Gerald. The Unknown Soldier. Overlook, dist. by Penguin Putnam.
February 2005. c.400p. ISBN 1-58567-634-9. $24.95. Fiction.
British-born Caleb Hunt, recruited and
trained in Afghanistan by al Qaeda, has been imprisoned for
two years at Guantanamo Bay in Cuba. Having convinced intelligence
specialists that he is an innocent taxi driver from Kabul,
he is slated to be released. Before he can be turned over to
the Afghanis for final processing, however, he escapes. Soon
he is in the hands of men who lead him on a grueling journey
into the vast deserts of Saudi Arabia, where he hopes to rejoin
his terrorist “family” and complete a mission of
terrifying devastation. Caleb is the ultimate horror for counter-intelligence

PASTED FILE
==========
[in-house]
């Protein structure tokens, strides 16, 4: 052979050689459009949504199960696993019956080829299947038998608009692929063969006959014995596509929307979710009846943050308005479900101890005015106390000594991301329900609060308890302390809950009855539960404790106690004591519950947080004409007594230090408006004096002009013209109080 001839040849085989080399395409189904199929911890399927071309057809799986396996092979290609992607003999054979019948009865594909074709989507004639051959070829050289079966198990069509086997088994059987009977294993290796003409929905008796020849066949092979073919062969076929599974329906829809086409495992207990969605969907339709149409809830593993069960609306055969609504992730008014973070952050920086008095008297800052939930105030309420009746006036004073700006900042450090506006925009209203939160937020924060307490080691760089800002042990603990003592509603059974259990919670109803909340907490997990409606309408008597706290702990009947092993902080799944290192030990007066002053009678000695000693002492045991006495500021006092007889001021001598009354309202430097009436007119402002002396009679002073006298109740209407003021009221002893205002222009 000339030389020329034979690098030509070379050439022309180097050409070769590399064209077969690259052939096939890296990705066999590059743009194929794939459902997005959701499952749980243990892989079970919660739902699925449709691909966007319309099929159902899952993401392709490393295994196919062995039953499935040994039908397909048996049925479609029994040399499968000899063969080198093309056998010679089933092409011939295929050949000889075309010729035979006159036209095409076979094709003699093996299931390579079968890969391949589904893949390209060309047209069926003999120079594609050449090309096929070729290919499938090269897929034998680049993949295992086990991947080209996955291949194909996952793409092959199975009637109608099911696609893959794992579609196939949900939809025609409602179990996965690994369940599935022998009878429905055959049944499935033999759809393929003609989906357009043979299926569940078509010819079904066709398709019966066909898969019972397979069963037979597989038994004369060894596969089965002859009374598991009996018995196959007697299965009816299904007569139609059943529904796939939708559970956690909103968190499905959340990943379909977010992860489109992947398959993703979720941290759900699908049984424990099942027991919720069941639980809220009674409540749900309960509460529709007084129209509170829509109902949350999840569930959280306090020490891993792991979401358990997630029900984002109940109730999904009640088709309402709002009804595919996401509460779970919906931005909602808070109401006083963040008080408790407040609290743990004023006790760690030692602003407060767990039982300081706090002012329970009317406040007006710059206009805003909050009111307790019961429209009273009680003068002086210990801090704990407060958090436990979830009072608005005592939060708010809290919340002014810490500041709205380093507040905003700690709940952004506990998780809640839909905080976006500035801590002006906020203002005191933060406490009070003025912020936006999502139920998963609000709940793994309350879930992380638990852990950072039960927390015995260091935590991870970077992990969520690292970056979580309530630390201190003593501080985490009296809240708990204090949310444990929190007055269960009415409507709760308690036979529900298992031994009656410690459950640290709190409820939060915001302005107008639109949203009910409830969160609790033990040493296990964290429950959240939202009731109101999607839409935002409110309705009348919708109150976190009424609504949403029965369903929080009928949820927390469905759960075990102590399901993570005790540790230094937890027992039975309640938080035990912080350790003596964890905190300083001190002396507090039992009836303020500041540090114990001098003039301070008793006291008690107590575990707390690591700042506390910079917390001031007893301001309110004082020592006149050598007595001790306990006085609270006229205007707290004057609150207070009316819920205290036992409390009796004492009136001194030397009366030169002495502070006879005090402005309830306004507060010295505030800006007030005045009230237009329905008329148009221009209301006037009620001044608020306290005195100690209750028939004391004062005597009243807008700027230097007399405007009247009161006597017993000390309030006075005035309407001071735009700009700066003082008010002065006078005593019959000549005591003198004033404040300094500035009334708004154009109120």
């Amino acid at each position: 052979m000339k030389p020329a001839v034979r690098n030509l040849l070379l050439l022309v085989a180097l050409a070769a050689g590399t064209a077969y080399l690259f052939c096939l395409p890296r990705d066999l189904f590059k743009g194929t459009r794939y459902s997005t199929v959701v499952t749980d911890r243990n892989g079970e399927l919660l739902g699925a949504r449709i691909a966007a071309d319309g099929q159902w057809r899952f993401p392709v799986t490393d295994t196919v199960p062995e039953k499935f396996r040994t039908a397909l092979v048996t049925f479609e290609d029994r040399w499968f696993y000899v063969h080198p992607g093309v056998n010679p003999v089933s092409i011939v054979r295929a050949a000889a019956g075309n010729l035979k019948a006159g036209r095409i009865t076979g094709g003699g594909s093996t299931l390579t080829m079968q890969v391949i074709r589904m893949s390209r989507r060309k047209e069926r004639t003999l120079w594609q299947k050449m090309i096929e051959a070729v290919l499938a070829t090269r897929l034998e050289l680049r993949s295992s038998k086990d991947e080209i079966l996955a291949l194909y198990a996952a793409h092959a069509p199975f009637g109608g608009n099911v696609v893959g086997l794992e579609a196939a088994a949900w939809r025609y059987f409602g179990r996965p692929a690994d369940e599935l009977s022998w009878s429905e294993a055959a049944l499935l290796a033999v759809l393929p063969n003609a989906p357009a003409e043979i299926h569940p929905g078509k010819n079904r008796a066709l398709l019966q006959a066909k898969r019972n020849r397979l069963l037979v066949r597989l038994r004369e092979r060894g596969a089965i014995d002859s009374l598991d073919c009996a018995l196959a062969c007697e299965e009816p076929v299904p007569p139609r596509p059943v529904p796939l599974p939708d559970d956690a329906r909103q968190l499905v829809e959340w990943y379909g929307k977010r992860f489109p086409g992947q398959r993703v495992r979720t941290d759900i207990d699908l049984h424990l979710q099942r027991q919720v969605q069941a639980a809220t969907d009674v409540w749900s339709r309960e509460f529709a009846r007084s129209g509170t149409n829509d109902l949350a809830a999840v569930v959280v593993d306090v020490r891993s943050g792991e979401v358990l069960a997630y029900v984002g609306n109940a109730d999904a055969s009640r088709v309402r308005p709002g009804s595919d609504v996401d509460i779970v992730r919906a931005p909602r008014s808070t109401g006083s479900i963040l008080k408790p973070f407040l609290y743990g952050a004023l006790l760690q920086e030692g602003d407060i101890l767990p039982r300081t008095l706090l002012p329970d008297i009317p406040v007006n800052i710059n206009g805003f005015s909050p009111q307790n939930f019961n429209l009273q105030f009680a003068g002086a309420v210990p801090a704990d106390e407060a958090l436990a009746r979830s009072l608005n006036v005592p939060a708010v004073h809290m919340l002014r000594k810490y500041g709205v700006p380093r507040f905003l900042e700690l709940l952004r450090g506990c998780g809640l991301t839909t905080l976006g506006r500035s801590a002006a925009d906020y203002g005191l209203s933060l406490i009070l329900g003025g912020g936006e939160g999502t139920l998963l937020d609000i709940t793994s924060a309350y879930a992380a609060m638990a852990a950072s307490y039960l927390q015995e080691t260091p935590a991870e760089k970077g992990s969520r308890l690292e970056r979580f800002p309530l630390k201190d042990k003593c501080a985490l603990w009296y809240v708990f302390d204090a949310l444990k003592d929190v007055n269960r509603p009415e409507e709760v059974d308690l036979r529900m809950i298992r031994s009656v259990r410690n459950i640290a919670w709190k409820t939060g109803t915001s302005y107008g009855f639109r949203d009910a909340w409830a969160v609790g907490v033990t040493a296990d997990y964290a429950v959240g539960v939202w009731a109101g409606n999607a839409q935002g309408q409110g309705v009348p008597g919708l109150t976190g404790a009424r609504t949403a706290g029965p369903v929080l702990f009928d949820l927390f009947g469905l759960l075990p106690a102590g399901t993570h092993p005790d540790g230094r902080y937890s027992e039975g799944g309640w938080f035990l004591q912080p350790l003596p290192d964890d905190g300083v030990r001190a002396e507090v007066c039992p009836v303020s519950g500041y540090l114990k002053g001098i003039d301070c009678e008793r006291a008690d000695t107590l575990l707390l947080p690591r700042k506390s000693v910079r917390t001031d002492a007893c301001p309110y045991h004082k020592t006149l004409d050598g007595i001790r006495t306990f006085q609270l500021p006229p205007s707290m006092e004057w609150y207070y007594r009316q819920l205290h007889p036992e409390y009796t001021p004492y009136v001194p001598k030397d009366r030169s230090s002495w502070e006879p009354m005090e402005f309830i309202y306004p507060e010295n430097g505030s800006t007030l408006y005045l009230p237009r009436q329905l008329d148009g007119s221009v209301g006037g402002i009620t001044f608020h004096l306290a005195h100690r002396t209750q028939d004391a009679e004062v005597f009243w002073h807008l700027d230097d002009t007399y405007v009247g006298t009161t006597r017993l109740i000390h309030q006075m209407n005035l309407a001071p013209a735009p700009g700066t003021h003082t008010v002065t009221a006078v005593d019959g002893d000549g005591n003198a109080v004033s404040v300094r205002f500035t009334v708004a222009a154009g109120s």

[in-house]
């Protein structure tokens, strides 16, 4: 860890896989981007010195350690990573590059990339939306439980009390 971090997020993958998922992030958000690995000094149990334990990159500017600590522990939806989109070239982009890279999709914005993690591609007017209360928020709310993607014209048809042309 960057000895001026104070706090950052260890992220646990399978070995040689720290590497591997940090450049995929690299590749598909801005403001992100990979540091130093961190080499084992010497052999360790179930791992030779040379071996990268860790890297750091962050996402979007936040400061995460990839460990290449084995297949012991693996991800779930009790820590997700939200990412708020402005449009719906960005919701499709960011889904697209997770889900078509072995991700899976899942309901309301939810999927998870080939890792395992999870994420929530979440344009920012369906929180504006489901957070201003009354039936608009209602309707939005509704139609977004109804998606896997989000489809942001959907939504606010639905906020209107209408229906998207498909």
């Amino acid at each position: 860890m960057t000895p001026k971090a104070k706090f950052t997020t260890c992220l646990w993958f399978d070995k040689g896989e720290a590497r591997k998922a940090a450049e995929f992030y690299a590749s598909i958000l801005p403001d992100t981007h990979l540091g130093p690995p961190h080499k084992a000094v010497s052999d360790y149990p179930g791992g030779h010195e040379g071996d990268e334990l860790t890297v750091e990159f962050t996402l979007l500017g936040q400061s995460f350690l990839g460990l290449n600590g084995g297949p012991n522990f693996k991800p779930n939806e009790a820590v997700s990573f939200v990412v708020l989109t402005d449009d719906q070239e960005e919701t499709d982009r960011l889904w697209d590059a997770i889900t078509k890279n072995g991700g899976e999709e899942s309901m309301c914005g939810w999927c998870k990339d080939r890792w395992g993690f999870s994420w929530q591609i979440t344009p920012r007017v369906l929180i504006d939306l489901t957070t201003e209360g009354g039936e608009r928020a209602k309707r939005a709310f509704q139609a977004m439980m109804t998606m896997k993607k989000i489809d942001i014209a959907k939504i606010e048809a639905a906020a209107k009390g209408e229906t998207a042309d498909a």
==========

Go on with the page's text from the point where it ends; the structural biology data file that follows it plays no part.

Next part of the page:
officers—that unknown soldier who is “one of us,” a
Westerner, yet an enemy. Author of 17 novels, Seymour (A Line
in the Sand) constructs a complicated scenario with masterful
clarity, following the actions of more than seven intriguing
characters. As the suspense builds, an unsettling realization
sinks in that the reader might have been sympathizing with
a character who is a deadly terrorist. This intelligent, solidly
entertaining thriller is highly recommended.